Writing Samples

Outside of a cover letter and resume, a writing sample is the application item most often asked for by employers.  In an 2008 survey by NACE (National Association of Colleges and Employers), employers noted a lack of communication skills (particularly writing skills) as common among applicants.  The survey focused on teenagers – and now three years later, – are the young professionals entering the workforce.  To review the survey, please visit:

http://naceweb.org/spotlight/2008/may/communication_skills/?referal=knowledgecenter&menuid=0

In the past week, I have had three inquiries from job hunters about what to do when asked by employers for writing samples so I thought it would be appropriate to offer some tips on handling such requests.  The following advice is general in nature and one must take into account the specifics of one’s own situation.

Length: Typically, 2-3 pages are acceptable because a hiring manager will get a sense of one’s writing ability.  Keep your audience in mind when selecting length – the corporate sector will prefer brevity versus a research institute where longer reports are common.  If you are using an excerpt from a longer piece, be sure to include an explanatory paragraph so the reader will understand the context of the larger piece and the focus of the excerpt you have submitted.

Topic: Knowing your audience is paramount in deciding the topic of the writing sample you will supply.  Your writing sample should mimic the type of writing you will be asked to complete when on the job.  Are you applying to be a speechwriter?  Consider providing an engaging persuasive piece.  Corporate communications? Something that provides a broad overview – think executive summary of a large report.  Think tank? Why not provide a fact driven piece that backs up a thesis.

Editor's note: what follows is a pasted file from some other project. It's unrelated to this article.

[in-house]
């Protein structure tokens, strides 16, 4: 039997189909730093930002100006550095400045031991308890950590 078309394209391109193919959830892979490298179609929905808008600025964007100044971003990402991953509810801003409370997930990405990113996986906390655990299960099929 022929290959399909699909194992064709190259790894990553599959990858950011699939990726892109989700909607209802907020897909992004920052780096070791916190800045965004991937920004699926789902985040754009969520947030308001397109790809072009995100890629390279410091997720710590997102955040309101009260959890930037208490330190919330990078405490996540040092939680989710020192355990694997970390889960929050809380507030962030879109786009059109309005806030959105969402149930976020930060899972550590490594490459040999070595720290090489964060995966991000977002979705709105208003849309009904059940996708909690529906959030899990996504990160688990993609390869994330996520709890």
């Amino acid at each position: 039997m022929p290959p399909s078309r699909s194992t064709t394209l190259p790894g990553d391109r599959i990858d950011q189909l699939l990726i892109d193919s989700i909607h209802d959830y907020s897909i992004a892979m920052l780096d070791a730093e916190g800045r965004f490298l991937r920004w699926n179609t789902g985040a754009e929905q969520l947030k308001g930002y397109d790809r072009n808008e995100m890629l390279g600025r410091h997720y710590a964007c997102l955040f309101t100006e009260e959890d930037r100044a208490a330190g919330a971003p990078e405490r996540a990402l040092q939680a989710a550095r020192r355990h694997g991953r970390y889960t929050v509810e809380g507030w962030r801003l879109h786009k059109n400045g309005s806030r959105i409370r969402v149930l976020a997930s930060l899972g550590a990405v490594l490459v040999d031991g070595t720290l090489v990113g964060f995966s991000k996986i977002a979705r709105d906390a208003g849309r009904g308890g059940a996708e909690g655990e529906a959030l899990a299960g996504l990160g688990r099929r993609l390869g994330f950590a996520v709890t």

Timing: Should a writing sample be pulled from a recent effort? Ideally the writing sample would be something you have written in the recent past, however, if you have an effort that would be very similar to the type of writing you will be asked to produce on the job, use it.

When in doubt, ask the employer if they have any desired guidelines as to the type, length, topic, etc. of the writing sample they wish to see.  Asking questions may be seen as a valuable skill in an employee, and the answer you receive could help guide you to offering the strongest sample possible when submitting your application materials.

Have any readers had to submit writing samples?  If so, please share your thoughts on how to approach this request.

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About Kevin Monahan

I have 10+ years experience in coaching clients in their career management and career change efforts. Personal career consulting services combined with employer outreach to help find opportunities for both constituents.
This entry was posted in Application, Career Management, Communications, Job Search and tagged , , , , . Bookmark the permalink.

One Response to Writing Samples

  1. Hey, Kevin. I have never been asked to submit a writing sample, but I can see why it is important. Having a writing sample is not only important for a position where you will be doing a lot of writing, of course, but it can also help distinguish a candidate from the pack in positions that require research or technical expertise.

    One example I can think of is the industry that I work. Interactive Marketing changes constantly as the search engines update their algorithm almost daily. What better way to prove to your employer that you stay on top of industry trends and you are contributing to the community than to submit the last few blog posts that you have posted to your previous employer’s company blog (you can also send links.) Your contribution will go beyond having a positive impact on improving internal processes, but you will also be making an effort to improve the company’s web presence – which, in today’s environment, is more important than ever.

    I love the blog by the way. Keep it up!

    Thanks!
    -Napoleon

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